In this Issue:
Source: American Academy of Pediatrics - January 20, 2016
Lead exposure can cause serious damage to the developing brains of young children. The American Academy of Pediatrics (AAP) states that all elevated lead levels are a concern and there are no safe levels. Lasting decreases in cognition have been documented in children with blood levels as low as 5 micrograms per deciliter of lead in blood. A set of new resources on Lead Exposure and Lead Poisoning from the AAP provides information on lead poisoning and its effects on children, what families can do to protect their children, and more.
Source: National Eye Institute at the National Institutes of Health - January 27, 2016
Findings from a recent study show that uncorrected farsightedness (hyperopia) in preschool children is associated with significant early literacy deficits. Children with moderate hyperopia did significantly worse on the Test of Preschool Early Literacy (TOPEL) than their normal-vision peers. These findings underscore the importance of early detection, especially because early deficits in literacy have been shown to be associated with future problems in learning to read and write. Read the full press release here.
Citation: Kulp, M.T., Ciner, E. et al. Uncorrected Hyperopia and Preschool Early Literacy: Results of the Vision in Preschoolers - Hyperopia in Preschoolers (VIP-HIP) Study. Ophthalmology, January 27, 2016.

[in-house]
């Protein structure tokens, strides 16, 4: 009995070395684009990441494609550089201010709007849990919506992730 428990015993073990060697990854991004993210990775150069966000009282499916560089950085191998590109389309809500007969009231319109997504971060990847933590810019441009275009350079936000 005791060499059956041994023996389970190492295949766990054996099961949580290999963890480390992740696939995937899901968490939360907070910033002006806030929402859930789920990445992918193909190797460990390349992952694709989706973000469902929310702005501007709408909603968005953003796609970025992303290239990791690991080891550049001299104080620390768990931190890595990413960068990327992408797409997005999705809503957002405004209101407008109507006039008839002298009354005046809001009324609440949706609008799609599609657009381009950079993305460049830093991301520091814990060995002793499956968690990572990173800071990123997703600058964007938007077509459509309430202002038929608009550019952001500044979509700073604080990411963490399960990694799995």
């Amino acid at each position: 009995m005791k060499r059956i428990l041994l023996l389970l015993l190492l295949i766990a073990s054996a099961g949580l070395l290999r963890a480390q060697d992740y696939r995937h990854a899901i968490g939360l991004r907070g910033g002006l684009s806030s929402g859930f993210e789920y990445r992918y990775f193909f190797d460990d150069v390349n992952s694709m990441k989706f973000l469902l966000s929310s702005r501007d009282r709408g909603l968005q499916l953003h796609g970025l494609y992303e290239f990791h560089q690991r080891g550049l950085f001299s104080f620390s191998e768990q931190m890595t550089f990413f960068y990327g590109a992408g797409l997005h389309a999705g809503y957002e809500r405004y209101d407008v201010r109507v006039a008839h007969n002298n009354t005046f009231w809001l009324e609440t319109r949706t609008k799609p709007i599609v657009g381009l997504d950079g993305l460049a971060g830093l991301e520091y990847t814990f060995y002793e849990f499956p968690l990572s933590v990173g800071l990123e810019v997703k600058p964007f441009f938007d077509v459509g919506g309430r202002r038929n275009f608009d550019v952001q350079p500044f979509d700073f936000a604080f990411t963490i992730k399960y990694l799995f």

Source: Education Commission of the States - January 26, 2016
A new analysis, State Pre-K Funding for 2015-16 Fiscal Year: National Trends in State Preschool Funding (January 2016), shows an increased investment in pre-k programs across the country for the fourth straight year. In 32 states and the District of Columbia there was a total increase of 12% in the 2015-16 fiscal year over the previous year. The report includes a number of state examples and an overview of the pre-k programs they have in place.
Source: National Institutes of Health - January 28, 2016
The Video Interaction Project (VIP) involves videoing parents as they read and play with their children during routine checkups, reviewing the videos with parents, highlighting positive interactions, and giving parents a book or toy and a copy of the video to take home. A recent study involving 675 parents and their newborn babies found that the children of VIP participants had better attention and play skills and reduced hyperactivity and aggression at age 3 than children in the control group. For children in the highest risk families, hyperactivity was reduced by more than half. The authors suggest that reducing aggression and hyperactivity in young children is extremely important, because the ability to behave in school is crucial for learning and educational achievement. Read the full press release here.